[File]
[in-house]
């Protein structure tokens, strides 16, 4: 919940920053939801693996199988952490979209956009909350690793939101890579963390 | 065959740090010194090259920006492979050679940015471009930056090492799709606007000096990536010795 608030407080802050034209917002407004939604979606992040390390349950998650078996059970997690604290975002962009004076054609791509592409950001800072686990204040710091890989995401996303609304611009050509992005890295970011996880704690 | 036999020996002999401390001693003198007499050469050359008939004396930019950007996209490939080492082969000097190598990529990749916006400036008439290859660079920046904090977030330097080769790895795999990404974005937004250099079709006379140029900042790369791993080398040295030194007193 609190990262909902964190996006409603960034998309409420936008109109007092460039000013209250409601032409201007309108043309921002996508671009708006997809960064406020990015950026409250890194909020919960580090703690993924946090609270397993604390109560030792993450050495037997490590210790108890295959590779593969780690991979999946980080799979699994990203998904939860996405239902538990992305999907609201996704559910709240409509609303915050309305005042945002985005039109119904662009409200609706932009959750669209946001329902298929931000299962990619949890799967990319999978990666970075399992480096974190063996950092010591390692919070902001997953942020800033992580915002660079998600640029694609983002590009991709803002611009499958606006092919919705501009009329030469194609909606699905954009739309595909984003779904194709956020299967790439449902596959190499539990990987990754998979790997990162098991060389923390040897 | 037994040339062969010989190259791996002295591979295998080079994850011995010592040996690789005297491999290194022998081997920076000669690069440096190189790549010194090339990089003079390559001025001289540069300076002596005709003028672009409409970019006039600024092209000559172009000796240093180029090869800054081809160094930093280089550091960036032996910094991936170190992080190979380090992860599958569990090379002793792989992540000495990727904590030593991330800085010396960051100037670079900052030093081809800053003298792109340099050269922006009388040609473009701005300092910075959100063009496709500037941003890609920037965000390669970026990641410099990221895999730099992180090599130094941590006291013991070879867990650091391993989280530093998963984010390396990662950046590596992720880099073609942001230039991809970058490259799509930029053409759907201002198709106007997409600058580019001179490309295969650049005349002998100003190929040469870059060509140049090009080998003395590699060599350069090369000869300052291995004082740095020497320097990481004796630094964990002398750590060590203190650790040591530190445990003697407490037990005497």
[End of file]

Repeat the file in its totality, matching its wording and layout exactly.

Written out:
[in-house]
């Protein structure tokens, strides 16, 4: 919940920053939801693996199988952490979209956009909350690793939101890579963390 | 065959740090010194090259920006492979050679940015471009930056090492799709606007000096990536010795 608030407080802050034209917002407004939604979606992040390390349950998650078996059970997690604290975002962009004076054609791509592409950001800072686990204040710091890989995401996303609304611009050509992005890295970011996880704690 | 036999020996002999401390001693003198007499050469050359008939004396930019950007996209490939080492082969000097190598990529990749916006400036008439290859660079920046904090977030330097080769790895795999990404974005937004250099079709006379140029900042790369791993080398040295030194007193 609190990262909902964190996006409603960034998309409420936008109109007092460039000013209250409601032409201007309108043309921002996508671009708006997809960064406020990015950026409250890194909020919960580090703690993924946090609270397993604390109560030792993450050495037997490590210790108890295959590779593969780690991979999946980080799979699994990203998904939860996405239902538990992305999907609201996704559910709240409509609303915050309305005042945002985005039109119904662009409200609706932009959750669209946001329902298929931000299962990619949890799967990319999978990666970075399992480096974190063996950092010591390692919070902001997953942020800033992580915002660079998600640029694609983002590009991709803002611009499958606006092919919705501009009329030469194609909606699905954009739309595909984003779904194709956020299967790439449902596959190499539990990987990754998979790997990162098991060389923390040897 | 037994040339062969010989190259791996002295591979295998080079994850011995010592040996690789005297491999290194022998081997920076000669690069440096190189790549010194090339990089003079390559001025001289540069300076002596005709003028672009409409970019006039600024092209000559172009000796240093180029090869800054081809160094930093280089550091960036032996910094991936170190992080190979380090992860599958569990090379002793792989992540000495990727904590030593991330800085010396960051100037670079900052030093081809800053003298792109340099050269922006009388040609473009701005300092910075959100063009496709500037941003890609920037965000390669970026990641410099990221895999730099992180090599130094941590006291013991070879867990650091391993989280530093998963984010390396990662950046590596992720880099073609942001230039991809970058490259799509930029053409759907201002198709106007997409600058580019001179490309295969650049005349002998100003190929040469870059060509140049090009080998003395590699060599350069090369000869300052291995004082740095020497320097990481004796630094964990002398750590060590203190650790040591530190445990003697407490037990005497």